Thursday, May 21, 2015

Motorcycles, Italy and Comp

This is my last blog post until after June 3.

I'm going on vacation. Leaving on a jet plane with my son to ride motorcycles in the Tuscany region of Italy.

Interestingly enough, there was an article in Business Insider the other day on how teenagers can convince their fathers (and they were adamant to ask Dad, not Mom...) to permit motorcycle ownership.

My motorcycle affliction started early. I was 10 years old when a neighborhood kid got one of those hard tailed, Tecumsah lawn mower engine powered mini bikes.

I'm sure you've seen The Simpsons, and when Bart and Lisa want something they engage in an endless verbal assault on the parents until they get what they want.
I don't think it gets better....
That was my brother and me. Mom of course was sure that we were either going to kill ourselves, get maimed and disabled in the process, or get tattoos and join the Hell's Angels.

Dad was more circumspect. Since I had, for example, already attempted parachuting with a bed sheet from the second story roof of our home (along with many other death defying antics), he figured I was going to get killed, maimed and disabled and/or get a tattoo even without a motorcycle.

And besides, "you meet the nicest people on a Honda."

So he came home with Honda's answer to the mini-bike, a much more refined solution, the Trail 50. Hard tail, three speed centrifugal clutch transmission and folding handlebars.

45 years later, and of course many injuries and, yes, trips to the emergency room, and I'm proud to say that the same lessons I learned riding and owning motorcycles have been passed along to my children (though my daughter doesn't presently own or ride, but she's busy guiding tourists in Alaska rock climbing, zip-lining and trail hiking).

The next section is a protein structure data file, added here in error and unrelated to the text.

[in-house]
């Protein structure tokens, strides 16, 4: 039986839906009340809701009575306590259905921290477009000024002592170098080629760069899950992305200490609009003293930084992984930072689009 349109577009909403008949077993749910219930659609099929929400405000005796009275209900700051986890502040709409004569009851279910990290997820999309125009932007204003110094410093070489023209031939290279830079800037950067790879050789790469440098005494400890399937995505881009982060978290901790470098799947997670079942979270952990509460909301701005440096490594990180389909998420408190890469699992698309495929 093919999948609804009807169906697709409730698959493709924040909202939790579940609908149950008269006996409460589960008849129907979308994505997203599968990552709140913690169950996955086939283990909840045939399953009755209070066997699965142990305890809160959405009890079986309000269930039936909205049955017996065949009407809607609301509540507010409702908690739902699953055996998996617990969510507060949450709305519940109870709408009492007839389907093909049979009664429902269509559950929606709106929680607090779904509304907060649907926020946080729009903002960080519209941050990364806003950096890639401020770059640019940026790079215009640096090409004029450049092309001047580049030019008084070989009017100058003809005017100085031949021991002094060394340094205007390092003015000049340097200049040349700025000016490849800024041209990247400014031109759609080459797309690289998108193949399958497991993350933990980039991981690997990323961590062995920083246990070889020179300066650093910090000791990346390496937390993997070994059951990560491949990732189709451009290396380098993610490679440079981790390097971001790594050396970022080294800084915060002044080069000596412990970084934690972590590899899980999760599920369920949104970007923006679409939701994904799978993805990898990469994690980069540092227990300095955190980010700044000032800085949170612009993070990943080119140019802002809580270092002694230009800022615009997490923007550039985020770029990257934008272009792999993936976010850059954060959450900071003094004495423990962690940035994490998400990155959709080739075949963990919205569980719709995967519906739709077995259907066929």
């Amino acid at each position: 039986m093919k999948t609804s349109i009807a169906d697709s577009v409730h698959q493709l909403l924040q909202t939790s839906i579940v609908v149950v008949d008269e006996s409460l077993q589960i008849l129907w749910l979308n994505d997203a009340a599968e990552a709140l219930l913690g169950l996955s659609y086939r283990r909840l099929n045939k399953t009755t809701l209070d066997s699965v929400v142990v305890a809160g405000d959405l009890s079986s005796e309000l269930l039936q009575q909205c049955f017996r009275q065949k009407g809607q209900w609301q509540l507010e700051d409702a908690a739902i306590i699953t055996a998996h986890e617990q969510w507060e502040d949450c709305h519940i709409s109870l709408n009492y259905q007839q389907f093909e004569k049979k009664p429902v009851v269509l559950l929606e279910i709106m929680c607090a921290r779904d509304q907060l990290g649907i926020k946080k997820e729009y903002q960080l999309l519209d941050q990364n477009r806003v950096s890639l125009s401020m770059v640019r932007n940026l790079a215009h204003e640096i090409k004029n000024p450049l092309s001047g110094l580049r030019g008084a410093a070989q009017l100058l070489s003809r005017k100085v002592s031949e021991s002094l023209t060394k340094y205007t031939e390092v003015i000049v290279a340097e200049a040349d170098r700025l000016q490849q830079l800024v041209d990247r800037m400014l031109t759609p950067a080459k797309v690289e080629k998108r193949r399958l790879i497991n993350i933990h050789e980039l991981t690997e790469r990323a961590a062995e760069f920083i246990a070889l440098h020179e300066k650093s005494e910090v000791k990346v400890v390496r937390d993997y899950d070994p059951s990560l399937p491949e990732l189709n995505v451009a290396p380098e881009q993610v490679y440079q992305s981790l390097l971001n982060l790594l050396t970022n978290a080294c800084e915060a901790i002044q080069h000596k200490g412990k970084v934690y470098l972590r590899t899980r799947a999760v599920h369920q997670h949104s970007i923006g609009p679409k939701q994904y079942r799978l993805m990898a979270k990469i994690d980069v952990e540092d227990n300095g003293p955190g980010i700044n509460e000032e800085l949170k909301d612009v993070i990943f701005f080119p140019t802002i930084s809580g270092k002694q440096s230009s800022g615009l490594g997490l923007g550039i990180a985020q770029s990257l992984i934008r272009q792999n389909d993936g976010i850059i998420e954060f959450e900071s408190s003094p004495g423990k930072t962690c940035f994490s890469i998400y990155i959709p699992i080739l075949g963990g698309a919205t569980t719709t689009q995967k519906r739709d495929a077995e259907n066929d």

The Business Insider article lists 8 things a teenager can do to convince Dad to permit motorcycle ownership - these of course are applicable to workers' compensation (you knew that!):

1. Preface your argument with accomplishments. Much has been made lately about the general media attack on workers' compensation. If we are being honest with ourselves, a lot of these articles have enough truth to them to make us hurt - we don't like that reality. But the opposite reality is true as well: this industry does a lot of good too. We need to be more verbal about our accomplishments, but also acknowledge (and seek to rectify) our shortcomings.

2. Point to your responsibilities. We accomplish good things, and we have responsibility for millions of people and billions of dollars. It's not an easy job and it takes maturity and professionalism to carry out the mission.